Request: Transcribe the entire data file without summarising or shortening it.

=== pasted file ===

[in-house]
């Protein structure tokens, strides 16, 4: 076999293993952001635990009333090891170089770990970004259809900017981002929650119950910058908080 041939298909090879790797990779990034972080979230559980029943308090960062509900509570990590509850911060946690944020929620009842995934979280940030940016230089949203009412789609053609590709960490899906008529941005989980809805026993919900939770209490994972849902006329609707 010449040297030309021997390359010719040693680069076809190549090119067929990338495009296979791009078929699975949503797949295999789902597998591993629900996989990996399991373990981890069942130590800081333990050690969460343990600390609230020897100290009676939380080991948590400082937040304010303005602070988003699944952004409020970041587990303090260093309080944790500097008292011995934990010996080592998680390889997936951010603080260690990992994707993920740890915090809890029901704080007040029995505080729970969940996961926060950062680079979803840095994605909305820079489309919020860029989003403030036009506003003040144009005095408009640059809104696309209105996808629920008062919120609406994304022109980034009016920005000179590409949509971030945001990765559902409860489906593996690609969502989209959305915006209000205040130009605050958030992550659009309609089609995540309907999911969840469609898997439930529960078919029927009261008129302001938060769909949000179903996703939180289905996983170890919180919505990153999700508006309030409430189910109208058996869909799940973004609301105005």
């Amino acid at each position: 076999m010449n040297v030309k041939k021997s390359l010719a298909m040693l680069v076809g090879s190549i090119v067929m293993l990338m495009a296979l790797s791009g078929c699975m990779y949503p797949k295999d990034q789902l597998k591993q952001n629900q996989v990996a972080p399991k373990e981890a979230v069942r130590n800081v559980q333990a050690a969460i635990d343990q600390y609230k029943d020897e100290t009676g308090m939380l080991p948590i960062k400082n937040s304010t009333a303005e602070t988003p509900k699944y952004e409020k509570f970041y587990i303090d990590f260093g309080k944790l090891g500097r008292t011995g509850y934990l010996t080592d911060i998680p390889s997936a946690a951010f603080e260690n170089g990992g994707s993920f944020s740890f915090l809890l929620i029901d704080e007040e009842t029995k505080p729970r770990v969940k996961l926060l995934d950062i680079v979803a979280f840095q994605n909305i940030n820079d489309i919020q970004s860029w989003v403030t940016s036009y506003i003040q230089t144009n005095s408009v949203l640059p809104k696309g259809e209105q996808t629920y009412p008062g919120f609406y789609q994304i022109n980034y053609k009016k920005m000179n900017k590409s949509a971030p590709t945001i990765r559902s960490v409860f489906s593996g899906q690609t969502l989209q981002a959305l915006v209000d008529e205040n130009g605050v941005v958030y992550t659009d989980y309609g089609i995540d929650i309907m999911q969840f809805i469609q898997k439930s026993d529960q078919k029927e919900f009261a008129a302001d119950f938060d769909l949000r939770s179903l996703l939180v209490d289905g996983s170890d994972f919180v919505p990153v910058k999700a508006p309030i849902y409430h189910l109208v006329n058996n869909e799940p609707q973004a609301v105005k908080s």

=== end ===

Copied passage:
[in-house]
């Protein structure tokens, strides 16, 4: 076999293993952001635990009333090891170089770990970004259809900017981002929650119950910058908080 041939298909090879790797990779990034972080979230559980029943308090960062509900509570990590509850911060946690944020929620009842995934979280940030940016230089949203009412789609053609590709960490899906008529941005989980809805026993919900939770209490994972849902006329609707 010449040297030309021997390359010719040693680069076809190549090119067929990338495009296979791009078929699975949503797949295999789902597998591993629900996989990996399991373990981890069942130590800081333990050690969460343990600390609230020897100290009676939380080991948590400082937040304010303005602070988003699944952004409020970041587990303090260093309080944790500097008292011995934990010996080592998680390889997936951010603080260690990992994707993920740890915090809890029901704080007040029995505080729970969940996961926060950062680079979803840095994605909305820079489309919020860029989003403030036009506003003040144009005095408009640059809104696309209105996808629920008062919120609406994304022109980034009016920005000179590409949509971030945001990765559902409860489906593996690609969502989209959305915006209000205040130009605050958030992550659009309609089609995540309907999911969840469609898997439930529960078919029927009261008129302001938060769909949000179903996703939180289905996983170890919180919505990153999700508006309030409430189910109208058996869909799940973004609301105005």
């Amino acid at each position: 076999m010449n040297v030309k041939k021997s390359l010719a298909m040693l680069v076809g090879s190549i090119v067929m293993l990338m495009a296979l790797s791009g078929c699975m990779y949503p797949k295999d990034q789902l597998k591993q952001n629900q996989v990996a972080p399991k373990e981890a979230v069942r130590n800081v559980q333990a050690a969460i635990d343990q600390y609230k029943d020897e100290t009676g308090m939380l080991p948590i960062k400082n937040s304010t009333a303005e602070t988003p509900k699944y952004e409020k509570f970041y587990i303090d990590f260093g309080k944790l090891g500097r008292t011995g509850y934990l010996t080592d911060i998680p390889s997936a946690a951010f603080e260690n170089g990992g994707s993920f944020s740890f915090l809890l929620i029901d704080e007040e009842t029995k505080p729970r770990v969940k996961l926060l995934d950062i680079v979803a979280f840095q994605n909305i940030n820079d489309i919020q970004s860029w989003v403030t940016s036009y506003i003040q230089t144009n005095s408009v949203l640059p809104k696309g259809e209105q996808t629920y009412p008062g919120f609406y789609q994304i022109n980034y053609k009016k920005m000179n900017k590409s949509a971030p590709t945001i990765r559902s960490v409860f489906s593996g899906q690609t969502l989209q981002a959305l915006v209000d008529e205040n130009g605050v941005v958030y992550t659009d989980y309609g089609i995540d929650i309907m999911q969840f809805i469609q898997k439930s026993d529960q078919k029927e919900f009261a008129a302001d119950f938060d769909l949000r939770s179903l996703l939180v209490d289905g996983s170890d994972f919180v919505p990153v910058k999700a508006p309030i849902y409430h189910l109208v006329n058996n869909e799940p609707q973004a609301v105005k908080s």